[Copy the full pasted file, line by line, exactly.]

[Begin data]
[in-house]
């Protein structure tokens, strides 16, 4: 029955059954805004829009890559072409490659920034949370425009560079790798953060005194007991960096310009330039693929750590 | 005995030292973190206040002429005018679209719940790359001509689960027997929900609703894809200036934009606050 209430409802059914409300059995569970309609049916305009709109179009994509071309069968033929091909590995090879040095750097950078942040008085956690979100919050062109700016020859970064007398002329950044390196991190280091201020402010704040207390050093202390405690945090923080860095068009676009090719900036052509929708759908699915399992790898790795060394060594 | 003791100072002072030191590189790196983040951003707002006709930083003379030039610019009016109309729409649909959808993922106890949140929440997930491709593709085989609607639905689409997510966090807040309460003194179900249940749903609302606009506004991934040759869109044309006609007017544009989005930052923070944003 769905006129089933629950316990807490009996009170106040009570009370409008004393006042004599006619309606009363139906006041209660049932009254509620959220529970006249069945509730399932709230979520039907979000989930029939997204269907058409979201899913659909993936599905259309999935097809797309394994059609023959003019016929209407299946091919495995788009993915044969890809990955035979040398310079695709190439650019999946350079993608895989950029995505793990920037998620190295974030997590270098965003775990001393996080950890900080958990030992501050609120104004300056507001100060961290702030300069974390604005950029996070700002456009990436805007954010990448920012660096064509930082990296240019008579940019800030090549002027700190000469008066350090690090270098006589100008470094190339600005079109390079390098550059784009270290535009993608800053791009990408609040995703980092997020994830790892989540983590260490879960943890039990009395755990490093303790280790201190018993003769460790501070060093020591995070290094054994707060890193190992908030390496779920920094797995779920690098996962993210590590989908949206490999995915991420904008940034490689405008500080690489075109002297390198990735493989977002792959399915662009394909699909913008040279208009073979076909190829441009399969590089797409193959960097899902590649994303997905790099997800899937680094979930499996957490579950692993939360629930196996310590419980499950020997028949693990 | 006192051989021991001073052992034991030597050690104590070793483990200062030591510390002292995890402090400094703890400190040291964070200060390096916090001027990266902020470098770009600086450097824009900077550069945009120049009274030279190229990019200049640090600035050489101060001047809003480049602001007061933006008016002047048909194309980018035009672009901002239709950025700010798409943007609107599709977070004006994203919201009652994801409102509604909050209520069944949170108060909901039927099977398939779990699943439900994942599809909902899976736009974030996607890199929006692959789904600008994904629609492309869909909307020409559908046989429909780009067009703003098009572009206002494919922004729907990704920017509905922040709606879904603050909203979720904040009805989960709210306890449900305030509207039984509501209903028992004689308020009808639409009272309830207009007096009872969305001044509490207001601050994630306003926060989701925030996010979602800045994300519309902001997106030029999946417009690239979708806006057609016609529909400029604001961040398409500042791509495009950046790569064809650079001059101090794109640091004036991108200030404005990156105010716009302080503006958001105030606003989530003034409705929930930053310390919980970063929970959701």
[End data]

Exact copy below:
[in-house]
């Protein structure tokens, strides 16, 4: 029955059954805004829009890559072409490659920034949370425009560079790798953060005194007991960096310009330039693929750590 | 005995030292973190206040002429005018679209719940790359001509689960027997929900609703894809200036934009606050 209430409802059914409300059995569970309609049916305009709109179009994509071309069968033929091909590995090879040095750097950078942040008085956690979100919050062109700016020859970064007398002329950044390196991190280091201020402010704040207390050093202390405690945090923080860095068009676009090719900036052509929708759908699915399992790898790795060394060594 | 003791100072002072030191590189790196983040951003707002006709930083003379030039610019009016109309729409649909959808993922106890949140929440997930491709593709085989609607639905689409997510966090807040309460003194179900249940749903609302606009506004991934040759869109044309006609007017544009989005930052923070944003 769905006129089933629950316990807490009996009170106040009570009370409008004393006042004599006619309606009363139906006041209660049932009254509620959220529970006249069945509730399932709230979520039907979000989930029939997204269907058409979201899913659909993936599905259309999935097809797309394994059609023959003019016929209407299946091919495995788009993915044969890809990955035979040398310079695709190439650019999946350079993608895989950029995505793990920037998620190295974030997590270098965003775990001393996080950890900080958990030992501050609120104004300056507001100060961290702030300069974390604005950029996070700002456009990436805007954010990448920012660096064509930082990296240019008579940019800030090549002027700190000469008066350090690090270098006589100008470094190339600005079109390079390098550059784009270290535009993608800053791009990408609040995703980092997020994830790892989540983590260490879960943890039990009395755990490093303790280790201190018993003769460790501070060093020591995070290094054994707060890193190992908030390496779920920094797995779920690098996962993210590590989908949206490999995915991420904008940034490689405008500080690489075109002297390198990735493989977002792959399915662009394909699909913008040279208009073979076909190829441009399969590089797409193959960097899902590649994303997905790099997800899937680094979930499996957490579950692993939360629930196996310590419980499950020997028949693990 | 006192051989021991001073052992034991030597050690104590070793483990200062030591510390002292995890402090400094703890400190040291964070200060390096916090001027990266902020470098770009600086450097824009900077550069945009120049009274030279190229990019200049640090600035050489101060001047809003480049602001007061933006008016002047048909194309980018035009672009901002239709950025700010798409943007609107599709977070004006994203919201009652994801409102509604909050209520069944949170108060909901039927099977398939779990699943439900994942599809909902899976736009974030996607890199929006692959789904600008994904629609492309869909909307020409559908046989429909780009067009703003098009572009206002494919922004729907990704920017509905922040709606879904603050909203979720904040009805989960709210306890449900305030509207039984509501209903028992004689308020009808639409009272309830207009007096009872969305001044509490207001601050994630306003926060989701925030996010979602800045994300519309902001997106030029999946417009690239979708806006057609016609529909400029604001961040398409500042791509495009950046790569064809650079001059101090794109640091004036991108200030404005990156105010716009302080503006958001105030606003989530003034409705929930930053310390919980970063929970959701």